- Obama's January 5 Pentagon news conference reeked of
duplicity like all his pronouncements. Surrounded by Joint Chiefs of Staff,
hawkishness took center stage.
- Stressing a leaner, more agile/flexible military, he
said counterterrorism, intelligence and cyberwarfare will be emphasized
without sacrificing America's superiority against global enemies.
- So will subversion, destabilization, drone killings,
other targeted assassinations, global state terrorism, and permanent war.
- In other words, new and old tactics are featured. Strategies
are unchanged. So are imperial aims. Permanent war remains policy. Merciless
high-tech killing and destruction will be featured. Ravaging the world
one country at a time is planned.
- So is expanding the Bush Doctrine. Preemptive global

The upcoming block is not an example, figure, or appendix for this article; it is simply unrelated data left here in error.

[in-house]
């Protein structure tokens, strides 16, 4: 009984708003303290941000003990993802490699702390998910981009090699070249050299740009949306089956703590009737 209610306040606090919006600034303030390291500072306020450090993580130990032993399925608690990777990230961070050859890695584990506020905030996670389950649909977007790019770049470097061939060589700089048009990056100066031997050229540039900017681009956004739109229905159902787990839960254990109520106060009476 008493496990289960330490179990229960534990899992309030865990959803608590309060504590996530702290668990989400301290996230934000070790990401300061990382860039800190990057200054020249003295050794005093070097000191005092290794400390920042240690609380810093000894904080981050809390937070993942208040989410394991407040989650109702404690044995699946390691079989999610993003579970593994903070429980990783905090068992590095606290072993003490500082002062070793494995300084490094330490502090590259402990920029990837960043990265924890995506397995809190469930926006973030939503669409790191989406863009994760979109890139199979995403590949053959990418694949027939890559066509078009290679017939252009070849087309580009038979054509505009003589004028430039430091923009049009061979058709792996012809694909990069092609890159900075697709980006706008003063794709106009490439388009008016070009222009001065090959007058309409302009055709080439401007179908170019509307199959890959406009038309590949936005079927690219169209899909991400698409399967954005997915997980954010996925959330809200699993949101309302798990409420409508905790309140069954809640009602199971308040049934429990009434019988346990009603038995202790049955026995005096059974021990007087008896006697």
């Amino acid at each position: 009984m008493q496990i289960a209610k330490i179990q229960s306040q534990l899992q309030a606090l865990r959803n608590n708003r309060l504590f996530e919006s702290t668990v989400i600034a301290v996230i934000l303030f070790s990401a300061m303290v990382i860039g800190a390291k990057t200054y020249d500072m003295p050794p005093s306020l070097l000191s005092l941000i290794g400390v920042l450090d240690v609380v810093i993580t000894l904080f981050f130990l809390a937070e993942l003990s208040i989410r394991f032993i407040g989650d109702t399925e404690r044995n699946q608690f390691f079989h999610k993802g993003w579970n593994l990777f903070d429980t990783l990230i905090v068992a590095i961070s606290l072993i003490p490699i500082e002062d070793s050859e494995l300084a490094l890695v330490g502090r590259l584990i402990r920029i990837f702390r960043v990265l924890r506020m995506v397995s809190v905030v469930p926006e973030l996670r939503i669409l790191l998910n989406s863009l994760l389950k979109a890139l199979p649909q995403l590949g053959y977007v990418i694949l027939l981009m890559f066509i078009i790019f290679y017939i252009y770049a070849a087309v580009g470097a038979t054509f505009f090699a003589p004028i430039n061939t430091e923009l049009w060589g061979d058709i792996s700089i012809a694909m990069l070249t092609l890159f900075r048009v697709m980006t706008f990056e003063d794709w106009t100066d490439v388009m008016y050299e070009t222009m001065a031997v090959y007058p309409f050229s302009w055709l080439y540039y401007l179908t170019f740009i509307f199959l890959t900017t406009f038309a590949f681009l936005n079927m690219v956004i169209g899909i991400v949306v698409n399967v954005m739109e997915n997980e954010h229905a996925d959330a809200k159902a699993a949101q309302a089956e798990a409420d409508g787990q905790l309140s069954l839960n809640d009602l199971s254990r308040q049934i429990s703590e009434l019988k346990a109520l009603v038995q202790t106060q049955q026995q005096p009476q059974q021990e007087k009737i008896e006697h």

wars define it. Addressing West Point cadets in June 2003, Dick Cheney
- "If there is anyone in the world today who doubts
the seriousness of the Bush Doctrine, I would urge that person to consider
the fate of the Taliban in Afghanistan, and of Saddam Hussein's regime
- Bush was more succinct, saying "You're either with
us or against us." Neutrality's not an option. Neither are equity,
justice, rule of law principles, democratic values and peace.
- Supporters thought Obama was different. In fact, he exceeds
the worst of Bush at home and abroad. He arrogated to America the right
to confront independent regimes belligerently, replace them with client
ones, and target homeland dissenters relentlessly.
- In 2006, Bush's National Security Strategy reaffirmed
America's preemptive right to counter alleged threats. Initially unveiled
in September 2002, it asserted his "preemptive war" doctrine.
- At the time, it justified war on Iraq. It said America
doesn't "rule out the use of force before attacks occur, even if uncertainty
remains as to the time and place of the enemy's attack."
- "To forestall or prevent such hostile acts by our
adversaries, the United States will, if necessary, act preemptively in